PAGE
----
As MP for Totnes, your constituency includes the fishing town of Brixham, where some of the most valuable catches of shellfish are landed and exported to the EU. The fishermen there must be as angry about the Brexit deal as those up the coast in West Bay. Or the guys in Scotland, who are going […]

Fish – it used to be so easy…

Julian Andrews

Mention “Samways” to locals around the west Dorset town of Bridport and they’re most likely to tell you simply, “they’ve got that fish shop at West Bay”. They’re right about the fish shop, but Samways are a lot more than that. Clifford Samways started selling fish from a wooden barrow in West Bay in 1961 […]

Brexit trade problems: what’s gone wrong and can it be fixed?

Billy Melo Araujo

Billy Melo Araujo, Queen’s University Belfast Queues of lorries at borders and empty supermarket shelves confirm what most already knew: the EU-UK Trade and Cooperation Agreement (TCA) has increased trade barriers between the EU and the UK. So what problems are arising, and can anything be done to improve them? 1. Rules of origin Upon […]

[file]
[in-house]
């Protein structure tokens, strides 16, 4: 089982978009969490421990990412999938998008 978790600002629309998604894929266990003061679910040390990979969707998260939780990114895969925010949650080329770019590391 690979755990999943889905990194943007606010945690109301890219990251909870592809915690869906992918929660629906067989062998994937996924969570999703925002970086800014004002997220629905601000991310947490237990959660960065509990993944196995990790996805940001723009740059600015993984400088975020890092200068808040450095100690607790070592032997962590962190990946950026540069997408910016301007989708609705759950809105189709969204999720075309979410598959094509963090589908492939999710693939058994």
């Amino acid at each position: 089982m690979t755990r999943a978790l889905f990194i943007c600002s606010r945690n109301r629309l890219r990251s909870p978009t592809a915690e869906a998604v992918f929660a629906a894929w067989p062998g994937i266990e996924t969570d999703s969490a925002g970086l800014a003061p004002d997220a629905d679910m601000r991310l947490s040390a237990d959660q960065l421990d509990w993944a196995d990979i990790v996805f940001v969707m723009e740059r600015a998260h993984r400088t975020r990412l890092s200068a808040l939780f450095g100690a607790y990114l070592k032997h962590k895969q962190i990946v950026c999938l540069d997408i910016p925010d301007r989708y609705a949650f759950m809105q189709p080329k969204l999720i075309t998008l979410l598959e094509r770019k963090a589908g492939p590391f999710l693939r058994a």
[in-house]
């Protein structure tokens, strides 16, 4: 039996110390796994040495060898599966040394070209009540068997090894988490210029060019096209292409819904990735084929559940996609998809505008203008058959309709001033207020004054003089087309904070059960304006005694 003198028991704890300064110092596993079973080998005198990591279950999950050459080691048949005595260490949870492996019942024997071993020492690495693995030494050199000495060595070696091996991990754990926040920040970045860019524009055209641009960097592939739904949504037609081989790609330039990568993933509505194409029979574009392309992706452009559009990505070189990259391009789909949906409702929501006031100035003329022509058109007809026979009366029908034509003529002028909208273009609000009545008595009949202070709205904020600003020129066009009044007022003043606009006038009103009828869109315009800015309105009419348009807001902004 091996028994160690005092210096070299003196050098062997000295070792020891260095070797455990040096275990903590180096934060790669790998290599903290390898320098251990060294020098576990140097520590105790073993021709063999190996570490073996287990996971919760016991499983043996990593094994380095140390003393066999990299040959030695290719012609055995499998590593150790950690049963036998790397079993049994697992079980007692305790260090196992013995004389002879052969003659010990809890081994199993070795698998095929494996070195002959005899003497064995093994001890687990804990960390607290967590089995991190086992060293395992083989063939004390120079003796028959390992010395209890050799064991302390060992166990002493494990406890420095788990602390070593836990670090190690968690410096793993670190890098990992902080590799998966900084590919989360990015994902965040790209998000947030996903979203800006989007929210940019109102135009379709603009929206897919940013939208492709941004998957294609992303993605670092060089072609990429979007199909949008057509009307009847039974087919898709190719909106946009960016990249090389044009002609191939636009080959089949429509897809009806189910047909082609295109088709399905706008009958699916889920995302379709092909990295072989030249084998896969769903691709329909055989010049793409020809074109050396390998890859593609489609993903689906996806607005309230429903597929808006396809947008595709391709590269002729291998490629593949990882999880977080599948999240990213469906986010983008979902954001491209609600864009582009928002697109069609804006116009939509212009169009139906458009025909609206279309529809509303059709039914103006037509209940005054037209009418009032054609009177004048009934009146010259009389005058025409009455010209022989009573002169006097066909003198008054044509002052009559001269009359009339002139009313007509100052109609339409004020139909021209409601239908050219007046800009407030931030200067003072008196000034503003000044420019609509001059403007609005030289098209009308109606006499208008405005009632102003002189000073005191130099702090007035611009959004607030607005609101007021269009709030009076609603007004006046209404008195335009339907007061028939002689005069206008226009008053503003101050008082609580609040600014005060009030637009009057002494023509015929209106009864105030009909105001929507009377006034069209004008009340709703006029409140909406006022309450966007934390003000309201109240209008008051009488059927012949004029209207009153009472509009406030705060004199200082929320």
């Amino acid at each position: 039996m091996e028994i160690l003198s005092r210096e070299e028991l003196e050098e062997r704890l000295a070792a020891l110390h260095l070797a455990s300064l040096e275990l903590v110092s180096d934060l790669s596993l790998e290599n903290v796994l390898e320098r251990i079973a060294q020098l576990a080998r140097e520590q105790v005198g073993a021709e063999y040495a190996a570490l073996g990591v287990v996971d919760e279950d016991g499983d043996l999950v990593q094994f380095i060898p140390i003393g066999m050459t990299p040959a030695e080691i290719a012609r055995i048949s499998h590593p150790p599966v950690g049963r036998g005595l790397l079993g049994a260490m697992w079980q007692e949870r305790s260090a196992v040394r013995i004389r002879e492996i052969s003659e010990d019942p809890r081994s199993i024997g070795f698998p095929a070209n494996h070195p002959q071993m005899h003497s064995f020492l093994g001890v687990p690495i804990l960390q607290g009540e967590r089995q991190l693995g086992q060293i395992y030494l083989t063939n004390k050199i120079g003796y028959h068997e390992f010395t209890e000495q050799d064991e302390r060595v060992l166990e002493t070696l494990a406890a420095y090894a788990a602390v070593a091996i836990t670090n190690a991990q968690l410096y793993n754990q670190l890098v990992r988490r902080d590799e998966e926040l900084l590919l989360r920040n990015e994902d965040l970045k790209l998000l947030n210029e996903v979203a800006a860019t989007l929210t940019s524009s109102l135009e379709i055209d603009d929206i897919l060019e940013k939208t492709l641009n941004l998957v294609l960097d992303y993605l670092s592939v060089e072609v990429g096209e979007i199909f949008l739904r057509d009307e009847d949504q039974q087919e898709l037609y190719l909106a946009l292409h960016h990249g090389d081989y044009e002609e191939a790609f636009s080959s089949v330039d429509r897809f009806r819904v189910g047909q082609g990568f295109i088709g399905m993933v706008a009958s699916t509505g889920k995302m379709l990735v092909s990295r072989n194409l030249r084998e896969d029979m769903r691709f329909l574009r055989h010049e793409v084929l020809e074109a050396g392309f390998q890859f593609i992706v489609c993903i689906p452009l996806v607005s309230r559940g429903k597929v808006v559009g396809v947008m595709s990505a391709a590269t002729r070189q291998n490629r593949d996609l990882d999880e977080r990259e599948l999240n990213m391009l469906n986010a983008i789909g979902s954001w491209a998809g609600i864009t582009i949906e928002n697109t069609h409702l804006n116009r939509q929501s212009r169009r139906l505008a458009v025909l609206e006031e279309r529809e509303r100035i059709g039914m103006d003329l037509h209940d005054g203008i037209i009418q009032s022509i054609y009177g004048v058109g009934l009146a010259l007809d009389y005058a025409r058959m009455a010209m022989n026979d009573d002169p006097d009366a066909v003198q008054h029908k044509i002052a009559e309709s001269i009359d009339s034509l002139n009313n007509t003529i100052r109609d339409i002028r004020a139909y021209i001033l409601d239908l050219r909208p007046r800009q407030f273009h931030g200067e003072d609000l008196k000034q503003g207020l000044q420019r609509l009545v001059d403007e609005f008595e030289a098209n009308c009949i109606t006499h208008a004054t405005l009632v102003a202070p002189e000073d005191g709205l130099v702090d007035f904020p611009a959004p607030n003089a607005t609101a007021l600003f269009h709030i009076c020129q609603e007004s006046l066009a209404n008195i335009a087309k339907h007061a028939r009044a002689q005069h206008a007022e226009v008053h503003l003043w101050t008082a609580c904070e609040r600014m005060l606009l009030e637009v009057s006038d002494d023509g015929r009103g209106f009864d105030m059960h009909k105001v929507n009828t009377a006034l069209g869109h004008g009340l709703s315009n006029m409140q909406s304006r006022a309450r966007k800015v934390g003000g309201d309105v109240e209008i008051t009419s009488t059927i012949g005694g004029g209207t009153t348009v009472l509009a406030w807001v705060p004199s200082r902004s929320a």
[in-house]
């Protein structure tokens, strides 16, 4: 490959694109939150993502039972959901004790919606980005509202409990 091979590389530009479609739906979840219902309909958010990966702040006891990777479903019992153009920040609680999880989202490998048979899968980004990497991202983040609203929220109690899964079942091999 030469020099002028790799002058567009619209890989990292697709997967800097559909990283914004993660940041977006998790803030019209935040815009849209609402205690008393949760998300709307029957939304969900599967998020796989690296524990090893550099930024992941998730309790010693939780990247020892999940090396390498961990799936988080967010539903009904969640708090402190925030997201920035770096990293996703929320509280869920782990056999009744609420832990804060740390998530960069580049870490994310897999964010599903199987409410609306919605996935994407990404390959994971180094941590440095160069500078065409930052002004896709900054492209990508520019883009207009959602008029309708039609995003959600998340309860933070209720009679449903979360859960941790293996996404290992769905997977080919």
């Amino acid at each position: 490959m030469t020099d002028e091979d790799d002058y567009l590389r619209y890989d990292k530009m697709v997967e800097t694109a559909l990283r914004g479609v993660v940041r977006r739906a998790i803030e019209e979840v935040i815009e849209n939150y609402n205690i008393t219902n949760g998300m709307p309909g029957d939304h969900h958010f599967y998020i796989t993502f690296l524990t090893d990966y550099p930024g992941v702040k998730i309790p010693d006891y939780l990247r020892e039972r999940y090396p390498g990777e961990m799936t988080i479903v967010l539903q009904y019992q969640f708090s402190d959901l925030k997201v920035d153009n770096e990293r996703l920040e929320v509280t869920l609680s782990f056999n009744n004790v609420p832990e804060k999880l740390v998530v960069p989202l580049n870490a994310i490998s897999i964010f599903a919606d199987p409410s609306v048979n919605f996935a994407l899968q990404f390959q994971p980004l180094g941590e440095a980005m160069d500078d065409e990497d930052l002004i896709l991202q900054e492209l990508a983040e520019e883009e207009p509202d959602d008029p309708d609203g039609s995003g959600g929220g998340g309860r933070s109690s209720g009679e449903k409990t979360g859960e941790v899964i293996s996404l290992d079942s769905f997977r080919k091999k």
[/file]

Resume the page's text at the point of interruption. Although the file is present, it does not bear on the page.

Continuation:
Jacob Rees-Mogg: Britain’s Tartuffe

Sadie Parker
Jacob Rees Mogg appearig to pray, with further image of him sporting devil's horns in background

When I was at university in the US, a pre-med student, thinking that all Europeans were into high culture, decided to take me to the opera to impress me. That was a night of firsts: our first date, our first opera and our first encounter with the unforgettable character of Tartuffe. I say ‘our’ first […]

The banned and binned sarnie – Brexit means Brexit

Anthea Simmons

There’s no way around it, I am afraid. Brexit ‘succeeded’ because it was based on a toxic combo of eye-watering lies and staggering ignorance – most of which is still on display in the government right now. Hamsandwichgate is a classic example of (wilful) ignorance. We left the EU. We are now a third country. […]